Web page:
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Editor’s note: A version of this story first appeared in the Vail Daily on June 2.
Colorado voters in November will go to the polls with a chance to quite literally wager on the future of the state by either approving or rejecting sports gambling in order to provide a reliable funding source for implementing Colorado’s Water Plan.
The state plan finalized in 2015 identifies a wide range of water storage projects, conservation measures and drought resiliency programs in the state’s nine river basins. Its objective is to improve Colorado’s overall water situation in the face of an ever-growing population and dwindling water supplies due to climate change.
“I would say it’s going to take a lot of different pieces to solve the problem that we know is coming, which is huge population growth that is not matched with where the water resources are,” said state Sen. Kerry Donovan, D-Vail, who sponsored the Senate version of House Bill 1327 to set up the framework for legalized sports gambling.
Gov. Jared Polis signed the bill into law earlier this week, authorizing casinos in Blackhawk, Central City and Cripple Creek to open in-person sports books or contract with brick and mortar or Internet sports gambling operators in other states to provide sports betting across Colorado.
If Proposition DD is approved by the voters, the state would then collect a 10 percent tax on net sports betting proceeds, and that money would go into the state’s Sports Betting Fund, which would then fund the Water Implementation Cash Fund to pay for Colorado’s Water Plan.
“The reason I’m on a sports betting bill – maybe not the most intuitive connection for Senate District 5 – but [the district] does bear the burden of solving the water problem for Colorado and — I don’t think this is an overly rhetorical statement — for the western United States, because we’re the headwaters for every almond grower in California and for every shower in Las Vegas,” Donovan added. “They need our water.”
But so does the booming Front Range, where the majority of the state’s population resides, creating a seemingly insatiable demand for water from Colorado’s Western Slope. Donovan’s massive SD5 is made up of seven counties on the Western Slope, including Eagle County. There would be no in-person sports betting in her district – just legalized online sports gambling.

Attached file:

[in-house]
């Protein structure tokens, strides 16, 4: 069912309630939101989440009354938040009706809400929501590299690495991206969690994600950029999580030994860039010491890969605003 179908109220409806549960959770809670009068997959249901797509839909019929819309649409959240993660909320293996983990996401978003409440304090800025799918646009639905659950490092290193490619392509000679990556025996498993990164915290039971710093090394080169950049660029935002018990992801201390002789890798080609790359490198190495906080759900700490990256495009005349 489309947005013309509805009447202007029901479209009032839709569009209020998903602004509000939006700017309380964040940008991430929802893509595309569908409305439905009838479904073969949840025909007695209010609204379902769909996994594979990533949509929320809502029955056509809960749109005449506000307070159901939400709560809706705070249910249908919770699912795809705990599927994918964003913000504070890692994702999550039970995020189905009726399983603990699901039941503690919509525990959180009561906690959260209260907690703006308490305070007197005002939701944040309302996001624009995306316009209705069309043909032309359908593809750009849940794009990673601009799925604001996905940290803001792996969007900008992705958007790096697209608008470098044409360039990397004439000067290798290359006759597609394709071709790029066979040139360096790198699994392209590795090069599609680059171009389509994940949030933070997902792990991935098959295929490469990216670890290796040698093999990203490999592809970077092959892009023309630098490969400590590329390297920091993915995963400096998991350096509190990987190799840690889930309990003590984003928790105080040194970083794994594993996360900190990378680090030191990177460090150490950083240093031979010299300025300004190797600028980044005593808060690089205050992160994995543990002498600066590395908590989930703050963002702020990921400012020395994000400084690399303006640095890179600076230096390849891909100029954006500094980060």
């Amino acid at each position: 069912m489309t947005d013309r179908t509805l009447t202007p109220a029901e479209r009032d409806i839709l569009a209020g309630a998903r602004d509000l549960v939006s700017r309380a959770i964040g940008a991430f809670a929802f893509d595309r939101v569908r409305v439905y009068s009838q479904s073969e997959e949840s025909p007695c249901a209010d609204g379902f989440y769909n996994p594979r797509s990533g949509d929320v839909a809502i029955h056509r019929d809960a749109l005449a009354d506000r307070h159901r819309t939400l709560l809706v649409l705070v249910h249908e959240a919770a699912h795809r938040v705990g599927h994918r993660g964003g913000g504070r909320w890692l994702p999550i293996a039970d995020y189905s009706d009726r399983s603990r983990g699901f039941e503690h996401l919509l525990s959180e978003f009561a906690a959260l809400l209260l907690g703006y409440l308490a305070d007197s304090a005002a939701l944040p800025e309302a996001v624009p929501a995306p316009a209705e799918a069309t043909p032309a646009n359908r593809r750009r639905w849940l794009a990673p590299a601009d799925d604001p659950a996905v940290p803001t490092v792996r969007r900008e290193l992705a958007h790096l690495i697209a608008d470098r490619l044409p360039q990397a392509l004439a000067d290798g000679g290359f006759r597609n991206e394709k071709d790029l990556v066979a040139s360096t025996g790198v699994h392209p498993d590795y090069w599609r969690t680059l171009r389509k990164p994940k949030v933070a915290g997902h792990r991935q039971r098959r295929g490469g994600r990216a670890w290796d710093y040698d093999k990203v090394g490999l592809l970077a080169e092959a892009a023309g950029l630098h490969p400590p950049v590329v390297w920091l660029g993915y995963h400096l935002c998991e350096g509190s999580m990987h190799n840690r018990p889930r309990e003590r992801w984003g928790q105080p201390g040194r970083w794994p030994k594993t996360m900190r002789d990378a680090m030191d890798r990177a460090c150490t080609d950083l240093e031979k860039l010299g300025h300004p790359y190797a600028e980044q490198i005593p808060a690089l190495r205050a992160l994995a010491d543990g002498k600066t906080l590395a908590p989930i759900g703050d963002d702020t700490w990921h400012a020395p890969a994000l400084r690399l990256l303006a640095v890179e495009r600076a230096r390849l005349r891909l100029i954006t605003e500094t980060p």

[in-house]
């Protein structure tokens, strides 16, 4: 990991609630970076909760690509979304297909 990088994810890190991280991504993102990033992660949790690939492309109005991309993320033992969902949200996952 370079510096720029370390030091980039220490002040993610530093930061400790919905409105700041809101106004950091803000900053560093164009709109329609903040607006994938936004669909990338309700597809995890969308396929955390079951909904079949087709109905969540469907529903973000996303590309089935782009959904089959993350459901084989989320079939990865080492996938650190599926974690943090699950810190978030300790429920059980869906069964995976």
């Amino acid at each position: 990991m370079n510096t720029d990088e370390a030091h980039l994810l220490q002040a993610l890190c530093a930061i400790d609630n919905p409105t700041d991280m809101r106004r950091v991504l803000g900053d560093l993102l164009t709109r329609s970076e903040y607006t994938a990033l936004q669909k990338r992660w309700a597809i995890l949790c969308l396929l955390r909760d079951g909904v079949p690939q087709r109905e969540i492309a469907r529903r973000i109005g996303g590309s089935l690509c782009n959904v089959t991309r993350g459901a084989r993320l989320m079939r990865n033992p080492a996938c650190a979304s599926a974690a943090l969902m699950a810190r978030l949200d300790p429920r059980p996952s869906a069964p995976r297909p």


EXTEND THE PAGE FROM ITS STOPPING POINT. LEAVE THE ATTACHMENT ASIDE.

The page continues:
“Why I’m involved in a bill on sports betting is because of the piece of it that establishes ongoing and annual funding for the water plan, because what I’ve learned at the capitol over the last five years is when it comes down to money allocations, rural Colorado is always going to get outvoted,” Donovan said.
Legislators touting the bipartisan bill and its subsequent ballot question this November say illegal sports gambling is already a $150 billion annual industry in the United States.
“It’s one of those issues where everyone’s doing it, so we might as well regulate it and make sure that people aren’t losing their money and that it’s being done with adherence to standards and truth – that when you bet on the Broncos and the Broncos actually win you actually get money,” Donovan said. “I think there’s some value in professionalizing it.”
Some of the proceeds would be dedicated to treating gambling addiction, and Donovan compares the bill to Great Outdoor Colorado (GOCO), which uses state lottery funds to pay for a wide range of parks, trails, open space and even river projects.
Eagle County Commissioner Kathy Chandler-Henry met with legislative staff in Denver earlier this week to discuss the language for Proposition DD. The details are still being worked out, she says, but it appears that funding for specific water plan projects would be based on grant requests through the Colorado Water Conservation Board (CWCB). Those grant requests may then be handled by the various basin roundtables that handle current grant requests.
Chandler-Henry said there was talk at the meeting of using the funding to “close the gap.”
“There is a water gap identified in the water plan — more demand from population growth than water available,” Chandler-Henry said. “Closing that gap is pretty contentious. Does that mean more trans-mountain diversions?
“Front Range water providers talk about ‘new water’ — of which there is no such thing. Western Slope counties see closing the gap through conservation and connecting land and water planning as a better approach,” she added.
And that is the age-old tug of war defining the Colorado water debate for decades – pitting the cities of the Front Range against the recreation and agricultural interests of the Western Slope. It’s a sure bet that argument won’t be settled soon, even if voters approve sports gambling.